M

It follows that the recombination fraction for an interval of length t = A is

exp(—AA) £ )0'u, = exp(—AA)[exp(AA) — exp(—AA)]/2 (2m + 1)!

To evaluate the covariance function of Zt for a backcross, write x(t) to denote the number of A alleles at the marker locus t. Then, for two markers t and s at a recombination distance 0, we obtain that

E[x(t)x(s)] = Pr(xt = 1)Pr(x(s) = 1|x(t) = 1) = (1/2)(1 — 0) .

It follows that cov(x(t),x(s)) = E(x(t)x(s)) — E(x(t))E(x(s))

= (1 — 0)/2 — 1/4 = (1 — 20)/4 = exp(—3|t — s|)/4 , where the last equality follows from (5.1) with A = It — s|. If we use this result in the approximation (4.4) and recall that ayj = E[(y — m)2], we obtain (5.2). Note that this argument already appeared in Sect. 4.2.3, except for the final substitution of (5.1).

5.7 Bibliographical Comments

The issue of multiple testing in genome scans and the relevance of the Ornstein-Uhlenbeck process for evaluating (genome-wide) significance levels was recognized by Lander and Botstein [47], who proposed the approximation based on infinitely dense markers. The approximation for equally spaced markers discussed in this chapter is due to Feingold, Brown, and Siegmund [28]. See [73] for additional references. Lander and Kruglyak [48] have been influential in emphasizing the importance of the issue of multiple testing. The permutation based method mentioned in Sect. 5.4 is used in a variety of statistical problems; its implementation and popularity in gene mapping are due to Churchill and Doerge [11].

Problems

5.1. Get a more accurate assessment of the Bonferroni inequality and the approximation formula by: (a) increasing the number of iterations to 100,000; (b) using the R function "uniroot" in order to find the exact location where the curves cross the level 0.05.

5.2. (This exercise illustrates the effect of the recombination parameter ¡3 on the significance thresholds.) In a RI design, unlike the backcross design, both types of homozygote are observable. Suppose we consider a test statistic based on comparing the difference in expression level of the phenotype between AA homozygous and aa homozygous animals. That will lead to a one-dimensional test statistic similar to the one used for the backcross. The main difference between the two cases is that a large number of meiotic events are relevant, compared to only one in the backcross. By using the recombination fraction for the RI found at the end of Chap. 3, it may be shown that the parameter 3 is 0.08.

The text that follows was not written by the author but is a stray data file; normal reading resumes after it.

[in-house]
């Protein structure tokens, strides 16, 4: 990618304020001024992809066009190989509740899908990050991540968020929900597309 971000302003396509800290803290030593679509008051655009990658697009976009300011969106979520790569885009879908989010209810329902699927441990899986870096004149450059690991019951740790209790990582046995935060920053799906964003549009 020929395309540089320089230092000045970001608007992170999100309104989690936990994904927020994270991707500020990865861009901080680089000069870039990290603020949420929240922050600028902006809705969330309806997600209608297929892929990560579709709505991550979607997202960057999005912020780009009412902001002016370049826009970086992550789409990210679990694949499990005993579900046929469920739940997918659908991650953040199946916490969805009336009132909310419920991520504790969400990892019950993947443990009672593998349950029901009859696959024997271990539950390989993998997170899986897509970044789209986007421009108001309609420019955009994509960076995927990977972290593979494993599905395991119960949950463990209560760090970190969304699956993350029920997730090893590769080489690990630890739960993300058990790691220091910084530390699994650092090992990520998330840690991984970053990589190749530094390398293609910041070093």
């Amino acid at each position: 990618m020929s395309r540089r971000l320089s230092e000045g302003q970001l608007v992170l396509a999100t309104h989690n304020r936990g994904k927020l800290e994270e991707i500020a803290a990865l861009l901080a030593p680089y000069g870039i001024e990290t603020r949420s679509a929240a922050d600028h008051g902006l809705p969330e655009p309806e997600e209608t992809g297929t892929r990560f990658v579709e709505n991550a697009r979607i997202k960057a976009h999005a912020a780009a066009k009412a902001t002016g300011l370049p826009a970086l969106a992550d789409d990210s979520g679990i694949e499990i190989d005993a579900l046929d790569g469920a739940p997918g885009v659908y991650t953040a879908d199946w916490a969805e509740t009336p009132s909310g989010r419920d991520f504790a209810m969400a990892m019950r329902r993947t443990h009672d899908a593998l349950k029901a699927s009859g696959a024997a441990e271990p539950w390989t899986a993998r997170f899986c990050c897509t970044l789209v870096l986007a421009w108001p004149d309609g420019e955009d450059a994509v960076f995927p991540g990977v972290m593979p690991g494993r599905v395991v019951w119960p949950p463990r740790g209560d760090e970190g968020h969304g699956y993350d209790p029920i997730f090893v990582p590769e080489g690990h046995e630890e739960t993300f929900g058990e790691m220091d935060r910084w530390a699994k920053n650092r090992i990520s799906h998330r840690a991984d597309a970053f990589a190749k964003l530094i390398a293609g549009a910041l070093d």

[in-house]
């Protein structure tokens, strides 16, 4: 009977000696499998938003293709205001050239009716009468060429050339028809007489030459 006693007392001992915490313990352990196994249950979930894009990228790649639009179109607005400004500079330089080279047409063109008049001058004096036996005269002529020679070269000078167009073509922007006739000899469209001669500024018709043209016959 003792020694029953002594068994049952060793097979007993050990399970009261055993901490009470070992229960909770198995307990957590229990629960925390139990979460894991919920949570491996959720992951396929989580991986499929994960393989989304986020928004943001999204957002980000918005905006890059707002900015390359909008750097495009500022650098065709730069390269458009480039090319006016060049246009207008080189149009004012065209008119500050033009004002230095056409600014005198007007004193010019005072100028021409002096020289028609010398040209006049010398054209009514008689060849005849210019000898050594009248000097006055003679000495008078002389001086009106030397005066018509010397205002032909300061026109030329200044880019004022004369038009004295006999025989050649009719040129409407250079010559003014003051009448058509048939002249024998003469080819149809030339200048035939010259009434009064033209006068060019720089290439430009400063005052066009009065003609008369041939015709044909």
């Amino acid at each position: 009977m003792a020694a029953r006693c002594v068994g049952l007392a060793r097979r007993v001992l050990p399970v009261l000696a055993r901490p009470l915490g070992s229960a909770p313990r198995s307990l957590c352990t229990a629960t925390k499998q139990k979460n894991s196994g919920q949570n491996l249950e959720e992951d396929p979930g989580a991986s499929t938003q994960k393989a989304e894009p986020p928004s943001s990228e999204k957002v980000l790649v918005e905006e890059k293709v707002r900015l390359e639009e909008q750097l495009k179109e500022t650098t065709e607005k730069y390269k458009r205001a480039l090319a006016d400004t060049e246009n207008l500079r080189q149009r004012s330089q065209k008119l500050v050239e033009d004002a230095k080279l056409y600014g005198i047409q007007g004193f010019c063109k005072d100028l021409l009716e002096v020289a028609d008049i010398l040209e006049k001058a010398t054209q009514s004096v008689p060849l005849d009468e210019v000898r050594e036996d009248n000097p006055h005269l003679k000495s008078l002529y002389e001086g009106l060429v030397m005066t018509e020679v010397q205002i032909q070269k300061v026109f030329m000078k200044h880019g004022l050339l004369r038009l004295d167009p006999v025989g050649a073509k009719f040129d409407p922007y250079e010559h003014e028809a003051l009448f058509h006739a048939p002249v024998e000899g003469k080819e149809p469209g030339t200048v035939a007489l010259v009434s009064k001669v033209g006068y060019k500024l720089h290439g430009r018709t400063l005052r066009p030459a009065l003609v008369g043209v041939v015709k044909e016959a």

(a) Redo for this statistic the evaluation of the Bonferroni inequality and the approximation (5.3).

(b) What is the relation between the thresholds for the backcross design and the thresholds you get for the RI design? Explain!

5.3. For an intercross we introduced the test statistic U(t) = Z2(t) + Zg(t), computed at each marker for the intercross design. Za(-) is a realization of an Ornstein-Uhlenbeck process with a covariance structure given by cor(Za(t),Za(s)) = exp{—0.02 \t — s\}, and Zg(■) is an independent realization of an Ornstein-Uhlenbeck process with a covariance structure given by cor(Zg(t), Zg(s)) = exp{—0.04 \t — s\}.

(a) Apply the function "OU.sim" in order to simulate the process U(■) over a collection of markers.

(b) Compare the distribution under the null hypothesis of U (t), the distribution of Zaa (t), the distribution of maxier U (t), and the distribution of maxieT Z2a (t).

(c) Explain any difference you find between the thresholds for a backcross design and for an intercross design.

5.4. The formula corresponding to (5.3) for the statistic U(t) = Z(t) + Zg (t) for an intercross is

Pr(maxU^ > u) k 1—exp {—Cexp(— u/2)— f3Luexp(—u/2)v({2pAu}112)},

where /? = 0.03 is the average of the values ¡1 = 0.02 for Za and ¡2 = 0.04 for Zg. Find thresholds corresponding to markers spaced at A = 20, 10, 5, and 1 cM based on this formula and compare them to the Bonferroni bounds and the simulations of Prob. 5.3.

5.5. For RI, the approximation given in (5.3) is valid, but the value of 3 is different, to reflect the larger rate of recombination found in RI. In this case the parameter 3 is found by (i) expressing the correlation 1 — 20RI as a function of 0 and hence as a function of exp(—0.02 s) for markers at a genetic distance s from each other, then (ii) expanding the exponential for small s using the approximation exp(— x) « 1 — x. The appropriate value of 3 is the coefficient of s in this expansion. You must also use for small x the formula 1/(1 — x) = 1 + x + x2 + ■ ■■ and neglect terms like x2, x3, etc., which are smaller than x when x is small. Verify the value of 3 given in Prob. 5.2 for RI obtained by repeated sib mating. What is the value for RI obtained by selfing?

0 0

Post a comment